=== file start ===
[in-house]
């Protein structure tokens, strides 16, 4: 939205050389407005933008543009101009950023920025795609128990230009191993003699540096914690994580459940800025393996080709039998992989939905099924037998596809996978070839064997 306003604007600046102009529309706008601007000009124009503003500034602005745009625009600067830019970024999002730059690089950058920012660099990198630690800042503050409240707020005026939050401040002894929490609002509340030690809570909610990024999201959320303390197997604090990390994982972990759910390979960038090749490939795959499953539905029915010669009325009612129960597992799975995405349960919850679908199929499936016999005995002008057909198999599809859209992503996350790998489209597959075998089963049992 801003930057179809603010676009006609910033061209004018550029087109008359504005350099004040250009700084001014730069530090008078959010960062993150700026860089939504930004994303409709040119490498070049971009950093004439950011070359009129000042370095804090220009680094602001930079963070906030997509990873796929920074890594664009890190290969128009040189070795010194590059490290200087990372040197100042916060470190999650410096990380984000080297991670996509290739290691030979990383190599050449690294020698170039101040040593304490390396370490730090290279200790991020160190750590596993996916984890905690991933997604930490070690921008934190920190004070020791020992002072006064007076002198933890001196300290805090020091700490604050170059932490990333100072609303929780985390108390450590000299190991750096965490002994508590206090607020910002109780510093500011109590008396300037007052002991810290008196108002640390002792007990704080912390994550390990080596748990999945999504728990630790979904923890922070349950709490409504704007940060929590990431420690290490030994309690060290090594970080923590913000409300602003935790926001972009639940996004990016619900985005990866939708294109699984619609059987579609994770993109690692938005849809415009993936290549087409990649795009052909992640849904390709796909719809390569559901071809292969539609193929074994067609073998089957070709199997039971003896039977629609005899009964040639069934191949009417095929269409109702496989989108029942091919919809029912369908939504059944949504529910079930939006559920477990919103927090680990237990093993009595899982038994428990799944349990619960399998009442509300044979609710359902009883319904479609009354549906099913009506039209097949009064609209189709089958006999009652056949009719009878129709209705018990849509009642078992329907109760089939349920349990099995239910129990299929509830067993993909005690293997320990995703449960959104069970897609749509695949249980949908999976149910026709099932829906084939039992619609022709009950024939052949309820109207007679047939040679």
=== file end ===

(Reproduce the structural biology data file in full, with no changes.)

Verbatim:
[in-house]
């Protein structure tokens, strides 16, 4: 939205050389407005933008543009101009950023920025795609128990230009191993003699540096914690994580459940800025393996080709039998992989939905099924037998596809996978070839064997 306003604007600046102009529309706008601007000009124009503003500034602005745009625009600067830019970024999002730059690089950058920012660099990198630690800042503050409240707020005026939050401040002894929490609002509340030690809570909610990024999201959320303390197997604090990390994982972990759910390979960038090749490939795959499953539905029915010669009325009612129960597992799975995405349960919850679908199929499936016999005995002008057909198999599809859209992503996350790998489209597959075998089963049992 801003930057179809603010676009006609910033061209004018550029087109008359504005350099004040250009700084001014730069530090008078959010960062993150700026860089939504930004994303409709040119490498070049971009950093004439950011070359009129000042370095804090220009680094602001930079963070906030997509990873796929920074890594664009890190290969128009040189070795010194590059490290200087990372040197100042916060470190999650410096990380984000080297991670996509290739290691030979990383190599050449690294020698170039101040040593304490390396370490730090290279200790991020160190750590596993996916984890905690991933997604930490070690921008934190920190004070020791020992002072006064007076002198933890001196300290805090020091700490604050170059932490990333100072609303929780985390108390450590000299190991750096965490002994508590206090607020910002109780510093500011109590008396300037007052002991810290008196108002640390002792007990704080912390994550390990080596748990999945999504728990630790979904923890922070349950709490409504704007940060929590990431420690290490030994309690060290090594970080923590913000409300602003935790926001972009639940996004990016619900985005990866939708294109699984619609059987579609994770993109690692938005849809415009993936290549087409990649795009052909992640849904390709796909719809390569559901071809292969539609193929074994067609073998089957070709199997039971003896039977629609005899009964040639069934191949009417095929269409109702496989989108029942091919919809029912369908939504059944949504529910079930939006559920477990919103927090680990237990093993009595899982038994428990799944349990619960399998009442509300044979609710359902009883319904479609009354549906099913009506039209097949009064609209189709089958006999009652056949009719009878129709209705018990849509009642078992329907109760089939349920349990099995239910129990299929509830067993993909005690293997320990995703449960959104069970897609749509695949249980949908999976149910026709099932829906084939039992619609022709009950024939052949309820109207007679047939040679």